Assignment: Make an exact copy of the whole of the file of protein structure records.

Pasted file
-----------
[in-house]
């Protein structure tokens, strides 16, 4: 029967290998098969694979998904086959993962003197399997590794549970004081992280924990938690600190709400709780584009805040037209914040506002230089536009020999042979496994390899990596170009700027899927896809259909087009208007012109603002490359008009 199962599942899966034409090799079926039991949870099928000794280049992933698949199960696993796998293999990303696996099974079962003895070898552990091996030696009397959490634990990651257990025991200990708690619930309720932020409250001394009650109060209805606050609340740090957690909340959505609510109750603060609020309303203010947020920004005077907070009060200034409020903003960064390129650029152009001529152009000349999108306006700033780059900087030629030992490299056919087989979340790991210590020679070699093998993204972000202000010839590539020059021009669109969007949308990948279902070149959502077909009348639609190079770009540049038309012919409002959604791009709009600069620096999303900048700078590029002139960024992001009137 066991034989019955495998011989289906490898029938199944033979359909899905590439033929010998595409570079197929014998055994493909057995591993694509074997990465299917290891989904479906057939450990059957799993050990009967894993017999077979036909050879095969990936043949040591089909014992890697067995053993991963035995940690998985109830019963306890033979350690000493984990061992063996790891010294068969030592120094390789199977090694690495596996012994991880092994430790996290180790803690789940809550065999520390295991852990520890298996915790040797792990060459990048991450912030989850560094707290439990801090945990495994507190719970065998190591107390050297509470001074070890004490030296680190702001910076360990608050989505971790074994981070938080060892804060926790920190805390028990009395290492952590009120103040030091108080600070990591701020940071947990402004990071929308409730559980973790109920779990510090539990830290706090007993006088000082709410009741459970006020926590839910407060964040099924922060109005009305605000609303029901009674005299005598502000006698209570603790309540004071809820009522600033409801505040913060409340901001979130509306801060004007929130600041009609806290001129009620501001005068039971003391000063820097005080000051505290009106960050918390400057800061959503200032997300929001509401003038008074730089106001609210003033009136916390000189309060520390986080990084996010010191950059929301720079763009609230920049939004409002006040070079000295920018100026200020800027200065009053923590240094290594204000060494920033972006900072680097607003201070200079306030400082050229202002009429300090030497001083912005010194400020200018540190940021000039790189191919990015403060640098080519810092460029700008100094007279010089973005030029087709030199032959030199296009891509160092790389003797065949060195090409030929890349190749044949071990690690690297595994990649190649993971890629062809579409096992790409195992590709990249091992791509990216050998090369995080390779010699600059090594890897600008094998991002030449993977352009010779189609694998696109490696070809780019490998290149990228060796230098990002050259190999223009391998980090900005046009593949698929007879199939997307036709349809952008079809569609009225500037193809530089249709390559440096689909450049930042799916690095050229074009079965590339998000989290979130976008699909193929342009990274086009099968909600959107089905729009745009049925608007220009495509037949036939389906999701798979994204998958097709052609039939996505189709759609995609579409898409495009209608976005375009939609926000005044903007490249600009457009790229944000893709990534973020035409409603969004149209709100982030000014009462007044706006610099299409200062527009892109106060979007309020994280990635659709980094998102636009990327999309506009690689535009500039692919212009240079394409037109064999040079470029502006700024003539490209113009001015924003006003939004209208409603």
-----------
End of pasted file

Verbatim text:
[in-house]
């Protein structure tokens, strides 16, 4: 029967290998098969694979998904086959993962003197399997590794549970004081992280924990938690600190709400709780584009805040037209914040506002230089536009020999042979496994390899990596170009700027899927896809259909087009208007012109603002490359008009 199962599942899966034409090799079926039991949870099928000794280049992933698949199960696993796998293999990303696996099974079962003895070898552990091996030696009397959490634990990651257990025991200990708690619930309720932020409250001394009650109060209805606050609340740090957690909340959505609510109750603060609020309303203010947020920004005077907070009060200034409020903003960064390129650029152009001529152009000349999108306006700033780059900087030629030992490299056919087989979340790991210590020679070699093998993204972000202000010839590539020059021009669109969007949308990948279902070149959502077909009348639609190079770009540049038309012919409002959604791009709009600069620096999303900048700078590029002139960024992001009137 066991034989019955495998011989289906490898029938199944033979359909899905590439033929010998595409570079197929014998055994493909057995591993694509074997990465299917290891989904479906057939450990059957799993050990009967894993017999077979036909050879095969990936043949040591089909014992890697067995053993991963035995940690998985109830019963306890033979350690000493984990061992063996790891010294068969030592120094390789199977090694690495596996012994991880092994430790996290180790803690789940809550065999520390295991852990520890298996915790040797792990060459990048991450912030989850560094707290439990801090945990495994507190719970065998190591107390050297509470001074070890004490030296680190702001910076360990608050989505971790074994981070938080060892804060926790920190805390028990009395290492952590009120103040030091108080600070990591701020940071947990402004990071929308409730559980973790109920779990510090539990830290706090007993006088000082709410009741459970006020926590839910407060964040099924922060109005009305605000609303029901009674005299005598502000006698209570603790309540004071809820009522600033409801505040913060409340901001979130509306801060004007929130600041009609806290001129009620501001005068039971003391000063820097005080000051505290009106960050918390400057800061959503200032997300929001509401003038008074730089106001609210003033009136916390000189309060520390986080990084996010010191950059929301720079763009609230920049939004409002006040070079000295920018100026200020800027200065009053923590240094290594204000060494920033972006900072680097607003201070200079306030400082050229202002009429300090030497001083912005010194400020200018540190940021000039790189191919990015403060640098080519810092460029700008100094007279010089973005030029087709030199032959030199296009891509160092790389003797065949060195090409030929890349190749044949071990690690690297595994990649190649993971890629062809579409096992790409195992590709990249091992791509990216050998090369995080390779010699600059090594890897600008094998991002030449993977352009010779189609694998696109490696070809780019490998290149990228060796230098990002050259190999223009391998980090900005046009593949698929007879199939997307036709349809952008079809569609009225500037193809530089249709390559440096689909450049930042799916690095050229074009079965590339998000989290979130976008699909193929342009990274086009099968909600959107089905729009745009049925608007220009495509037949036939389906999701798979994204998958097709052609039939996505189709759609995609579409898409495009209608976005375009939609926000005044903007490249600009457009790229944000893709990534973020035409409603969004149209709100982030000014009462007044706006610099299409200062527009892109106060979007309020994280990635659709980094998102636009990327999309506009690689535009500039692919212009240079394409037109064999040079470029502006700024003539490209113009001015924003006003939004209208409603």